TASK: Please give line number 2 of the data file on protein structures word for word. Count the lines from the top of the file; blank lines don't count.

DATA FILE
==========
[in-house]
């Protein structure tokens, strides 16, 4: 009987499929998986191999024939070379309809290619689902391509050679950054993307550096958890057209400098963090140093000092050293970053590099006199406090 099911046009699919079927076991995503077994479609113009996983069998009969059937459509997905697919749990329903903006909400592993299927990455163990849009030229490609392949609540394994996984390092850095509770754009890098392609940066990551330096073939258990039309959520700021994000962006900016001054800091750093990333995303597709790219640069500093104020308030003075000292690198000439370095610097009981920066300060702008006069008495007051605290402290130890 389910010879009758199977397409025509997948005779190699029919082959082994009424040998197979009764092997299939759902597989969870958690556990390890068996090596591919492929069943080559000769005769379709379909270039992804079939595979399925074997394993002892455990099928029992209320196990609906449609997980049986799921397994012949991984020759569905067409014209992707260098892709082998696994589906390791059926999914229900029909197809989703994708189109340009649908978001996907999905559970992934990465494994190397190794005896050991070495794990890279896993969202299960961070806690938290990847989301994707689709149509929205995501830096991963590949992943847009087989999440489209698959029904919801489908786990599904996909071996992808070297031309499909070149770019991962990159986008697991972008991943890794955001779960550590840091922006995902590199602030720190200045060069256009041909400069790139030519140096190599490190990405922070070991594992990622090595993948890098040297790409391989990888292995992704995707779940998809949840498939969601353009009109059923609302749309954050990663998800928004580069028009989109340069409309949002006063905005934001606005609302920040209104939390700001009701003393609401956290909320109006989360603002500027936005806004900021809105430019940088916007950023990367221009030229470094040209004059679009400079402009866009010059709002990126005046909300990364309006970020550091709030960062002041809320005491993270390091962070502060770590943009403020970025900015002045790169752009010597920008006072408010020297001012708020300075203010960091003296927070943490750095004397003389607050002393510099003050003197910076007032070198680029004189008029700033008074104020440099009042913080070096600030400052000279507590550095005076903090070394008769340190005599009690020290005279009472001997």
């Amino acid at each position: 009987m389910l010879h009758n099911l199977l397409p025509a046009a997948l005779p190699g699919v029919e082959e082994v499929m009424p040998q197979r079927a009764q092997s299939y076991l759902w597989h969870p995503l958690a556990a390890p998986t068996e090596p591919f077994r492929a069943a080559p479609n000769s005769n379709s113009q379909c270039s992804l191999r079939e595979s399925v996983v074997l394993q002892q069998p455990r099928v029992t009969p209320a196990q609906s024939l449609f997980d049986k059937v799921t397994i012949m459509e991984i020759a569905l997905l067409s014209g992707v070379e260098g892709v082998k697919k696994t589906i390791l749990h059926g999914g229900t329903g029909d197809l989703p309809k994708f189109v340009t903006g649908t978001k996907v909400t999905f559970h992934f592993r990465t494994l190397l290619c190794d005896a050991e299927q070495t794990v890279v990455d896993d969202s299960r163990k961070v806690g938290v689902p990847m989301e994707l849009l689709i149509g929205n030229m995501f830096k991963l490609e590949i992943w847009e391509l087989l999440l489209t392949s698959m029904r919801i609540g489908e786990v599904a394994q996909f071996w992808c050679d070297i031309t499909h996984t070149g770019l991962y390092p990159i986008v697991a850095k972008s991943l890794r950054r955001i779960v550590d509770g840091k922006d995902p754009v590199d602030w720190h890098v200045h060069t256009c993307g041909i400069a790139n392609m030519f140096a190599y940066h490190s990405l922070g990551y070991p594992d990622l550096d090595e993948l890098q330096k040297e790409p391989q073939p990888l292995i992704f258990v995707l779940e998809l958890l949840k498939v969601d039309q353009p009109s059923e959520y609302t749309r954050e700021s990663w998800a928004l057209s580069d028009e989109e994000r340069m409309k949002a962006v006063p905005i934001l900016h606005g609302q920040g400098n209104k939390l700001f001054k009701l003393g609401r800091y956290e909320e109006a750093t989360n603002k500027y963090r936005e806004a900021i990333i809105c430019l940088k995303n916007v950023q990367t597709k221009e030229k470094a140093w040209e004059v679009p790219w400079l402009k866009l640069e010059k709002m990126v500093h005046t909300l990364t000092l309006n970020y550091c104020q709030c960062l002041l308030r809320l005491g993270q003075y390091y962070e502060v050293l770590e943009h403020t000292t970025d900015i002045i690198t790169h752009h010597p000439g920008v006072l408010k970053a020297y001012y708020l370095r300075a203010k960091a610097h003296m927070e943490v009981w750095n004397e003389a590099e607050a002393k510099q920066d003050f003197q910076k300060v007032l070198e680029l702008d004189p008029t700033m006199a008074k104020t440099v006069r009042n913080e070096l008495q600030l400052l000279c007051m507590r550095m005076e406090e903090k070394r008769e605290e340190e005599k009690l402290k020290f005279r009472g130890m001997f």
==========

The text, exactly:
């Protein structure tokens, strides 16, 4: 009987499929998986191999024939070379309809290619689902391509050679950054993307550096958890057209400098963090140093000092050293970053590099006199406090 099911046009699919079927076991995503077994479609113009996983069998009969059937459509997905697919749990329903903006909400592993299927990455163990849009030229490609392949609540394994996984390092850095509770754009890098392609940066990551330096073939258990039309959520700021994000962006900016001054800091750093990333995303597709790219640069500093104020308030003075000292690198000439370095610097009981920066300060702008006069008495007051605290402290130890 389910010879009758199977397409025509997948005779190699029919082959082994009424040998197979009764092997299939759902597989969870958690556990390890068996090596591919492929069943080559000769005769379709379909270039992804079939595979399925074997394993002892455990099928029992209320196990609906449609997980049986799921397994012949991984020759569905067409014209992707260098892709082998696994589906390791059926999914229900029909197809989703994708189109340009649908978001996907999905559970992934990465494994190397190794005896050991070495794990890279896993969202299960961070806690938290990847989301994707689709149509929205995501830096991963590949992943847009087989999440489209698959029904919801489908786990599904996909071996992808070297031309499909070149770019991962990159986008697991972008991943890794955001779960550590840091922006995902590199602030720190200045060069256009041909400069790139030519140096190599490190990405922070070991594992990622090595993948890098040297790409391989990888292995992704995707779940998809949840498939969601353009009109059923609302749309954050990663998800928004580069028009989109340069409309949002006063905005934001606005609302920040209104939390700001009701003393609401956290909320109006989360603002500027936005806004900021809105430019940088916007950023990367221009030229470094040209004059679009400079402009866009010059709002990126005046909300990364309006970020550091709030960062002041809320005491993270390091962070502060770590943009403020970025900015002045790169752009010597920008006072408010020297001012708020300075203010960091003296927070943490750095004397003389607050002393510099003050003197910076007032070198680029004189008029700033008074104020440099009042913080070096600030400052000279507590550095005076903090070394008769340190005599009690020290005279009472001997």